“I want to play the machine, too,” said Matt.
     “All right.   Finish your pizzas and you can play.”

     Danny watched the boys run off toward the video game machines that lined the far wall.   He recognized someone sitting across the room.   “I see a guy I know,” he told Cathy.   “I want to ask him something.   Okay?”
     Danny fought his way through the crowd.   “Hey, Frank,” he said.   “So you’re a soccer dad, too?”
 .   Frank Sanchez worked in the same State agency as Danny.   He was an older man, late thirties, Danny figured, and a section chief.    Sanchez turned around.   “Hey, Danny,” he said.     “Yeah, my daughter.   She’s on the 12-year olds.   You have two boys, right?”
            “Yeah.  Had two games this morning.  Sometimes I think I spend half my life watching soccer.”
     “I know what you mean.   But it’s great exercise for the kids.”
     “That’s what I hear.   Gets the parents out in the fresh air, too.    Say, while I have the chance, I wanted to ask you, do you know of any promotional exams coming up?”
     “I don’t think so.   Things are still pretty tight.”
     “Oh, too bad.   I could use the extra money.”   He pointed to Kevin and Matt.   “Those two are eating me out of house and home.”
     “Yeah, I can imagine.   Well, if I hear anything, I’ll let you know.”
     Danny returned to his table.   “Who was that?” asked Cathy.
     “Guy I know from work, a section chief.   Thought he might know of any promotional exams, but he said nothing coming up.”        

     Saturday night, early:   The barbeque was at the house of the Fishers, their neighbors down the street.   Jeff Fisher was probably Danny’s best friend.   A crowd of people were in the backyard.   Kids were splashing in the pool.   Mothers exchanged stories of child-raising while keeping watch on them.   Fathers talked about their jobs, their cars, their lawns, their house repairs and sports.   Danny stood on the edge of the group.   He’d been interested in hearing that other guys had job problems, but now he was losing interest in the discussion, if you could call it that..   Barbeques were a big thing in their suburb.   Hadn’t they talked about the same things at last week’s barbeque, and the one before that?   It was a warm evening but at least had cooled down from the day’s high.   He saw the coach’s wife whose legs he’d admired at the morning’s soccer game.   She was wearing a long skirt tonight.   Too bad, Danny thought.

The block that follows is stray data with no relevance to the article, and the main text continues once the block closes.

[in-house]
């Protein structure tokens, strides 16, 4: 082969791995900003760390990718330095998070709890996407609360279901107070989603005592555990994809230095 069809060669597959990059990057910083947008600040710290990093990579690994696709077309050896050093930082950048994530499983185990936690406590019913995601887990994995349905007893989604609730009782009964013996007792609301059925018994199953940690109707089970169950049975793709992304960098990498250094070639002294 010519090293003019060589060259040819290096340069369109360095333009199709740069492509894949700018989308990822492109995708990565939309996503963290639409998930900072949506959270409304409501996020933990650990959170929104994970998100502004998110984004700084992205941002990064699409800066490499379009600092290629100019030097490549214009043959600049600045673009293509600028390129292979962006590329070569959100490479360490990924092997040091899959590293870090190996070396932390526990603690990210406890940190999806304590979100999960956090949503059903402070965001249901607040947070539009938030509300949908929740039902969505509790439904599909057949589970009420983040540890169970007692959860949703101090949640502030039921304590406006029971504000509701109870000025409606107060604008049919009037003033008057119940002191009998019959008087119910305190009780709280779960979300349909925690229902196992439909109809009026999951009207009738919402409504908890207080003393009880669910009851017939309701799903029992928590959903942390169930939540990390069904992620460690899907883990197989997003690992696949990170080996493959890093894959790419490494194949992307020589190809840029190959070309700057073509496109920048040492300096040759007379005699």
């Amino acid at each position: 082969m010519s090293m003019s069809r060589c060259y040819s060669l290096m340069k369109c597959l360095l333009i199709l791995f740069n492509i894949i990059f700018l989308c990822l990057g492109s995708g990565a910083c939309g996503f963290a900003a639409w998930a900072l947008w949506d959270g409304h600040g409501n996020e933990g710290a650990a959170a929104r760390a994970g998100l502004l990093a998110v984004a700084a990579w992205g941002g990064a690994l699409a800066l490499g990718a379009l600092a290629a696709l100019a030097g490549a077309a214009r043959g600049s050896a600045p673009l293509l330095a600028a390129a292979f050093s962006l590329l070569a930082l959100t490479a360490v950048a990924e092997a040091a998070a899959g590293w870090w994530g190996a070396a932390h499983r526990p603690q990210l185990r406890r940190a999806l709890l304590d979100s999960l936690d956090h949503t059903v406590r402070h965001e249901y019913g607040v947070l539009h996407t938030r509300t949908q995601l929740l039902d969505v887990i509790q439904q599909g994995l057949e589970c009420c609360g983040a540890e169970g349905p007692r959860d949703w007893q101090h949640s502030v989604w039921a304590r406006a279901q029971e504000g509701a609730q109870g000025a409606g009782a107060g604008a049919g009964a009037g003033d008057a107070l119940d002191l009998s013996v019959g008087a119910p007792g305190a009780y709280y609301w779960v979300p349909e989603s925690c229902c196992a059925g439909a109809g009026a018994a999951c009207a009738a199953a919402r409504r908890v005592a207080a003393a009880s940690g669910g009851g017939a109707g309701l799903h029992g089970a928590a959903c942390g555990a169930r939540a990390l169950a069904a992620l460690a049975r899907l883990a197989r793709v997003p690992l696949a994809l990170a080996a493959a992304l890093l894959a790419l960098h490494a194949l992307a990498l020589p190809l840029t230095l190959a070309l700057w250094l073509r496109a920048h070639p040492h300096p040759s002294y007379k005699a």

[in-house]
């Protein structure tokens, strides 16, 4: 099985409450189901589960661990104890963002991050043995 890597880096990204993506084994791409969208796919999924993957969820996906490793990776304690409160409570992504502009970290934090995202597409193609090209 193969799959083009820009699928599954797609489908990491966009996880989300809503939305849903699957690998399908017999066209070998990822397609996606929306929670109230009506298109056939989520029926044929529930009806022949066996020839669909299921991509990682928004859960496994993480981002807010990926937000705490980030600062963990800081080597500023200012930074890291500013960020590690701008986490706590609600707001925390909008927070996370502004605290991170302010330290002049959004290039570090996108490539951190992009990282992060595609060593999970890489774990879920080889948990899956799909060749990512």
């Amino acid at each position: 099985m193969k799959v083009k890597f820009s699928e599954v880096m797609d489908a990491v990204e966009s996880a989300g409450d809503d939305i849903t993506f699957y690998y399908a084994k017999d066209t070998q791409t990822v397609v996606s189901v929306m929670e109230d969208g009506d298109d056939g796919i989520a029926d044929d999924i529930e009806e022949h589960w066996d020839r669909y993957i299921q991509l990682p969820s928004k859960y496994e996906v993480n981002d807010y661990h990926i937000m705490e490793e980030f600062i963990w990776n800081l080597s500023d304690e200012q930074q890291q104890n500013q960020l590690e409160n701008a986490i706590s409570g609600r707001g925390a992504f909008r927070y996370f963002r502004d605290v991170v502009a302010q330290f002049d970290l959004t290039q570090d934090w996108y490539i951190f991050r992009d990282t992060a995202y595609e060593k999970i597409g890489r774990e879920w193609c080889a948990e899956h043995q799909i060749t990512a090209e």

He walked over to where Jeff Fisher was still cooking hamburgers on the grill.   “Nice party,” he said.
     “Yeah, weather’s just right.”
     “While it’s so nice, how about some tennis tomorrow?”
     “Boy, I’d like to, but I have to clean out the gutters.   They’re packed with leaves and we may get some rain next week.”
     “I should check my gutters, too.   Well, maybe some other time.”
     Danny took a newly cooked hamburger and went back to rejoin the guys.

     Saturday night, later:   Danny and Cathy were in the living room.   She was watching television; he was reading the sports section he hadn’t had time to look at in the morning.   Matt appeared in the doorway.   “My stomach hurts,” he said.   He looked pale.   “I think I’m going to throw up.”
     Danny quickly stood up, grabbed Matt and rushed him to the bathroom.   He was just in time.   “I’m not surprised,” Danny said.   “First pizza, then hot dogs and ice cream at the barbeque.   You shouldn’t have let him eat so much.”
             “Me?   What about you?   I’ll give him some Pepto-Bismol.”
            Just then, Kevin came out of his room, saying, “I don’t feel so good.”
            Well, Danny thought, there goes any chance of sex tonight.

     Sunday morning.   Danny was on his front lawn, trying to start his lawn mower while his two sons, recovered from the night before, looked on with interest.   He pulled the cord again and still nothing happened. 

     “Is the machine broken?” asked Matt.